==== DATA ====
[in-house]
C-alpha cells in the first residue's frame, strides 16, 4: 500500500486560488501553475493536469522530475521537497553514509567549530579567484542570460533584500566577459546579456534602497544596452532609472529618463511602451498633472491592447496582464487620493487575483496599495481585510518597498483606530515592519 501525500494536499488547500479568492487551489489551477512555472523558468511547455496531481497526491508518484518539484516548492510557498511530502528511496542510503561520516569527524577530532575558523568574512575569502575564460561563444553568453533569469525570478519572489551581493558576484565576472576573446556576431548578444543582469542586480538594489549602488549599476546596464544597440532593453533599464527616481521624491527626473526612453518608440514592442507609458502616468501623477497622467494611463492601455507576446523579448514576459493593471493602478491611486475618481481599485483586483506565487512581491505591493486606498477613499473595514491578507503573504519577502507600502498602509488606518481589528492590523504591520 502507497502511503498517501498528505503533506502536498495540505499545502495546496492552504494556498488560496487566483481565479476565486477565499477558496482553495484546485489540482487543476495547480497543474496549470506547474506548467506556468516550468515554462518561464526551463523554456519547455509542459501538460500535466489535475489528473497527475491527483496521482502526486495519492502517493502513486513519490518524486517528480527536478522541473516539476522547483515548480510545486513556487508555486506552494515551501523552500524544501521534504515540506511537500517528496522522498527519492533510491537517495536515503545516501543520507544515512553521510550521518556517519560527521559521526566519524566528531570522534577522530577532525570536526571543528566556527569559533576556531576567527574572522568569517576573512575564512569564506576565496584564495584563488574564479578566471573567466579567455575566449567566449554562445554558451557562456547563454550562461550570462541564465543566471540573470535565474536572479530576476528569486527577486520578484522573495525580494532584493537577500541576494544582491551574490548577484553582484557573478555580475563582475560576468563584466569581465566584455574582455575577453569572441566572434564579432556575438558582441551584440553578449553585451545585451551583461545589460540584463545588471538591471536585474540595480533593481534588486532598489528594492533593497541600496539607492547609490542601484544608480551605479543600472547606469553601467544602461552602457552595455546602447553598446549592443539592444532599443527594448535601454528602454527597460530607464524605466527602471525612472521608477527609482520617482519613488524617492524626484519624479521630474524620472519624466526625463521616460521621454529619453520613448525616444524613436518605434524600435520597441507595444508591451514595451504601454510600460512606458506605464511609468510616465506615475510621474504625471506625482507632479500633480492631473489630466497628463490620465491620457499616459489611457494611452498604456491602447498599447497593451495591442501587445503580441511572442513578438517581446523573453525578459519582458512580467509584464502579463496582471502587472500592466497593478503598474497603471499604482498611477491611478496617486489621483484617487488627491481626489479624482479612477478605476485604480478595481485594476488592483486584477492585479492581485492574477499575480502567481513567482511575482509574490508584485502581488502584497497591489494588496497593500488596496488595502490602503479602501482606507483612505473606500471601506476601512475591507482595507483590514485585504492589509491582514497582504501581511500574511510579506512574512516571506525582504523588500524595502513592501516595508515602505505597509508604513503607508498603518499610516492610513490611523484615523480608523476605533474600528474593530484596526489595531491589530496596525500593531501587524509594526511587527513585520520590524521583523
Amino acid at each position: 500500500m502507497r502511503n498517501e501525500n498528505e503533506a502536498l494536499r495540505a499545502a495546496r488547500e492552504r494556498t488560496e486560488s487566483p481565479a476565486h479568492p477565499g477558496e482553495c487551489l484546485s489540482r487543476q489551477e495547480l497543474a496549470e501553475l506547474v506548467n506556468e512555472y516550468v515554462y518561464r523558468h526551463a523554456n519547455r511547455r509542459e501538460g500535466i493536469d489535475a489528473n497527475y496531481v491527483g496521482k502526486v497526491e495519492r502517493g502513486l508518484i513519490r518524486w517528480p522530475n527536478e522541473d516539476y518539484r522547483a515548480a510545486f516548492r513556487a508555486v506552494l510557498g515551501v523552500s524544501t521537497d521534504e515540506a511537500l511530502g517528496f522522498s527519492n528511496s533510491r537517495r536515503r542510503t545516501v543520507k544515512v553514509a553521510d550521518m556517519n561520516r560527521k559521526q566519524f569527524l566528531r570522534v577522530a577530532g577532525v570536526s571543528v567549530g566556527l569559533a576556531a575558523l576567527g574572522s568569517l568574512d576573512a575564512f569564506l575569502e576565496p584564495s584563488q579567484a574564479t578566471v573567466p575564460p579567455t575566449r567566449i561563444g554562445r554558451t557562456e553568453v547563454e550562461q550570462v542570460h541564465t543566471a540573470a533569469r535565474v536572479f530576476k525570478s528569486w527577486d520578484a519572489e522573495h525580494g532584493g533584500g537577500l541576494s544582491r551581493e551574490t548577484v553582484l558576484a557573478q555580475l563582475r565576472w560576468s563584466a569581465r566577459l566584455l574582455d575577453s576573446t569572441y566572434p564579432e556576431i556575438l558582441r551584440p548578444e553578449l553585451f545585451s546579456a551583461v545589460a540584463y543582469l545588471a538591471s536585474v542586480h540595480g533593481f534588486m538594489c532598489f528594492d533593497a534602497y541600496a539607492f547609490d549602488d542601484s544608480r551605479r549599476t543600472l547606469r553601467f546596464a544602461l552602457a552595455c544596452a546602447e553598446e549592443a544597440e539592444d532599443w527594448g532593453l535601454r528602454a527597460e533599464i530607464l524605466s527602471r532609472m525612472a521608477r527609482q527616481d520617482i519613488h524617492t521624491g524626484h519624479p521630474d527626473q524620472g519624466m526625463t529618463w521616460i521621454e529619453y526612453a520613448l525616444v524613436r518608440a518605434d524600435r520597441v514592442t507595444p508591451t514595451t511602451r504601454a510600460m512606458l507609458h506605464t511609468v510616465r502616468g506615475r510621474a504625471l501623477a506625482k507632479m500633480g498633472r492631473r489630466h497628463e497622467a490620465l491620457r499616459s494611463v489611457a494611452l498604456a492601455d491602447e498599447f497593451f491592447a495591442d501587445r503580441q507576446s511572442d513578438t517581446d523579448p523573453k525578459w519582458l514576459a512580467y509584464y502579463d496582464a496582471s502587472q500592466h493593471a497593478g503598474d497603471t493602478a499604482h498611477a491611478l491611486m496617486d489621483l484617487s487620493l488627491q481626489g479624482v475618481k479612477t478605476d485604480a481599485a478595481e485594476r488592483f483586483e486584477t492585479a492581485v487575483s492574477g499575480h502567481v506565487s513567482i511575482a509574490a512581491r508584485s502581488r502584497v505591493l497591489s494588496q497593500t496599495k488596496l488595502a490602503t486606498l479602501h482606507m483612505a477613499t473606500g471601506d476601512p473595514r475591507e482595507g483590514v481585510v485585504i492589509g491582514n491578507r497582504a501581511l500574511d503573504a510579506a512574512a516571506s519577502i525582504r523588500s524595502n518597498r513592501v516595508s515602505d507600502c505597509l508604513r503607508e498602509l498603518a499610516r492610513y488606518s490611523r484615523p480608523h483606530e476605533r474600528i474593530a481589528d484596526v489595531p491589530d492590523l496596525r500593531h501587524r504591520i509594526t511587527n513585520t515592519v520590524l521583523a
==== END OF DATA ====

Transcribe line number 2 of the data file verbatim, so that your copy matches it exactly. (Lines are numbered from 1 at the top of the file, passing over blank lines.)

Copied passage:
C-alpha cells in the first residue's frame, strides 16, 4: 500500500486560488501553475493536469522530475521537497553514509567549530579567484542570460533584500566577459546579456534602497544596452532609472529618463511602451498633472491592447496582464487620493487575483496599495481585510518597498483606530515592519 501525500494536499488547500479568492487551489489551477512555472523558468511547455496531481497526491508518484518539484516548492510557498511530502528511496542510503561520516569527524577530532575558523568574512575569502575564460561563444553568453533569469525570478519572489551581493558576484565576472576573446556576431548578444543582469542586480538594489549602488549599476546596464544597440532593453533599464527616481521624491527626473526612453518608440514592442507609458502616468501623477497622467494611463492601455507576446523579448514576459493593471493602478491611486475618481481599485483586483506565487512581491505591493486606498477613499473595514491578507503573504519577502507600502498602509488606518481589528492590523504591520 502507497502511503498517501498528505503533506502536498495540505499545502495546496492552504494556498488560496487566483481565479476565486477565499477558496482553495484546485489540482487543476495547480497543474496549470506547474506548467506556468516550468515554462518561464526551463523554456519547455509542459501538460500535466489535475489528473497527475491527483496521482502526486495519492502517493502513486513519490518524486517528480527536478522541473516539476522547483515548480510545486513556487508555486506552494515551501523552500524544501521534504515540506511537500517528496522522498527519492533510491537517495536515503545516501543520507544515512553521510550521518556517519560527521559521526566519524566528531570522534577522530577532525570536526571543528566556527569559533576556531576567527574572522568569517576573512575564512569564506576565496584564495584563488574564479578566471573567466579567455575566449567566449554562445554558451557562456547563454550562461550570462541564465543566471540573470535565474536572479530576476528569486527577486520578484522573495525580494532584493537577500541576494544582491551574490548577484553582484557573478555580475563582475560576468563584466569581465566584455574582455575577453569572441566572434564579432556575438558582441551584440553578449553585451545585451551583461545589460540584463545588471538591471536585474540595480533593481534588486532598489528594492533593497541600496539607492547609490542601484544608480551605479543600472547606469553601467544602461552602457552595455546602447553598446549592443539592444532599443527594448535601454528602454527597460530607464524605466527602471525612472521608477527609482520617482519613488524617492524626484519624479521630474524620472519624466526625463521616460521621454529619453520613448525616444524613436518605434524600435520597441507595444508591451514595451504601454510600460512606458506605464511609468510616465506615475510621474504625471506625482507632479500633480492631473489630466497628463490620465491620457499616459489611457494611452498604456491602447498599447497593451495591442501587445503580441511572442513578438517581446523573453525578459519582458512580467509584464502579463496582471502587472500592466497593478503598474497603471499604482498611477491611478496617486489621483484617487488627491481626489479624482479612477478605476485604480478595481485594476488592483486584477492585479492581485492574477499575480502567481513567482511575482509574490508584485502581488502584497497591489494588496497593500488596496488595502490602503479602501482606507483612505473606500471601506476601512475591507482595507483590514485585504492589509491582514497582504501581511500574511510579506512574512516571506525582504523588500524595502513592501516595508515602505505597509508604513503607508498603518499610516492610513490611523484615523480608523476605533474600528474593530484596526489595531491589530496596525500593531501587524509594526511587527513585520520590524521583523